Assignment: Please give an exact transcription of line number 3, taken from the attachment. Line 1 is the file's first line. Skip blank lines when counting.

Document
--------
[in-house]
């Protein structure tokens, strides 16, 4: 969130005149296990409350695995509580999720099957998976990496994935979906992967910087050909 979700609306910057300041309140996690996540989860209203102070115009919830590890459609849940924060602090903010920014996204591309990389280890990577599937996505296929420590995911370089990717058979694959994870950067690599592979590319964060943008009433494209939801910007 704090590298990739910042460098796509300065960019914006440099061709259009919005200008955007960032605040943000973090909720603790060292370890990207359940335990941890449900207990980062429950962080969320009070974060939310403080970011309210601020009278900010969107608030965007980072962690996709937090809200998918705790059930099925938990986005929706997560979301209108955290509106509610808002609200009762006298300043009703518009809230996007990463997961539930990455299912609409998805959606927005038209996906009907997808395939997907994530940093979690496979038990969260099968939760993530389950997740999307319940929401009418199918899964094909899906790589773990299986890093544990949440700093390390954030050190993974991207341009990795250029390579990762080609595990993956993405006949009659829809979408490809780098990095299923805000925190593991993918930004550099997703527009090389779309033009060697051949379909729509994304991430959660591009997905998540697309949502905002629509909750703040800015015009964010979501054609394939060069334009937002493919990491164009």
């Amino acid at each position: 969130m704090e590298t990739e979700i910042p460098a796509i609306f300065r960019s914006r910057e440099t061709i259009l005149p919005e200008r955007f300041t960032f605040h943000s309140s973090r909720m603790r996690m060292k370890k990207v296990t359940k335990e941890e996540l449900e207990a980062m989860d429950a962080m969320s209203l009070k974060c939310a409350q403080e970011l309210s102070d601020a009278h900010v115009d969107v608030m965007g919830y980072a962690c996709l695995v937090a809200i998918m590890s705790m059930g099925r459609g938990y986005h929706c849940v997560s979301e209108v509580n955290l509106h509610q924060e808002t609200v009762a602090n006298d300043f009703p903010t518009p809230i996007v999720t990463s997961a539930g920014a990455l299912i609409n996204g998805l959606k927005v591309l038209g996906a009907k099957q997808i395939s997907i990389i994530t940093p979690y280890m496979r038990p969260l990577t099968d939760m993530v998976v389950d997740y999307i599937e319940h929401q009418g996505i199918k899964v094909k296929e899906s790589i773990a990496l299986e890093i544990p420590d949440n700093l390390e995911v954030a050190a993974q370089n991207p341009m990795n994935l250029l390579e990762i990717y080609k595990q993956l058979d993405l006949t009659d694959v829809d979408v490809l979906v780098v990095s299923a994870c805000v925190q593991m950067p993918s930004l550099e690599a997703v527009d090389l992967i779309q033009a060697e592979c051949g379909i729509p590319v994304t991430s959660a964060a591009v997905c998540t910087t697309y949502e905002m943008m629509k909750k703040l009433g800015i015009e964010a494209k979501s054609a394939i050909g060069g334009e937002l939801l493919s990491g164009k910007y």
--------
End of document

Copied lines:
């Amino acid at each position: 969130m704090e590298t990739e979700i910042p460098a796509i609306f300065r960019s914006r910057e440099t061709i259009l005149p919005e200008r955007f300041t960032f605040h943000s309140s973090r909720m603790r996690m060292k370890k990207v296990t359940k335990e941890e996540l449900e207990a980062m989860d429950a962080m969320s209203l009070k974060c939310a409350q403080e970011l309210s102070d601020a009278h900010v115009d969107v608030m965007g919830y980072a962690c996709l695995v937090a809200i998918m590890s705790m059930g099925r459609g938990y986005h929706c849940v997560s979301e209108v509580n955290l509106h509610q924060e808002t609200v009762a602090n006298d300043f009703p903010t518009p809230i996007v999720t990463s997961a539930g920014a990455l299912i609409n996204g998805l959606k927005v591309l038209g996906a009907k099957q997808i395939s997907i990389i994530t940093p979690y280890m496979r038990p969260l990577t099968d939760m993530v998976v389950d997740y999307i599937e319940h929401q009418g996505i199918k899964v094909k296929e899906s790589i773990a990496l299986e890093i544990p420590d949440n700093l390390e995911v954030a050190a993974q370089n991207p341009m990795n994935l250029l390579e990762i990717y080609k595990q993956l058979d993405l006949t009659d694959v829809d979408v490809l979906v780098v990095s299923a994870c805000v925190q593991m950067p993918s930004l550099e690599a997703v527009d090389l992967i779309q033009a060697e592979c051949g379909i729509p590319v994304t991430s959660a964060a591009v997905c998540t910087t697309y949502e905002m943008m629509k909750k703040l009433g800015i015009e964010a494209k979501s054609a394939i050909g060069g334009e937002l939801l493919s990491g164009k910007y």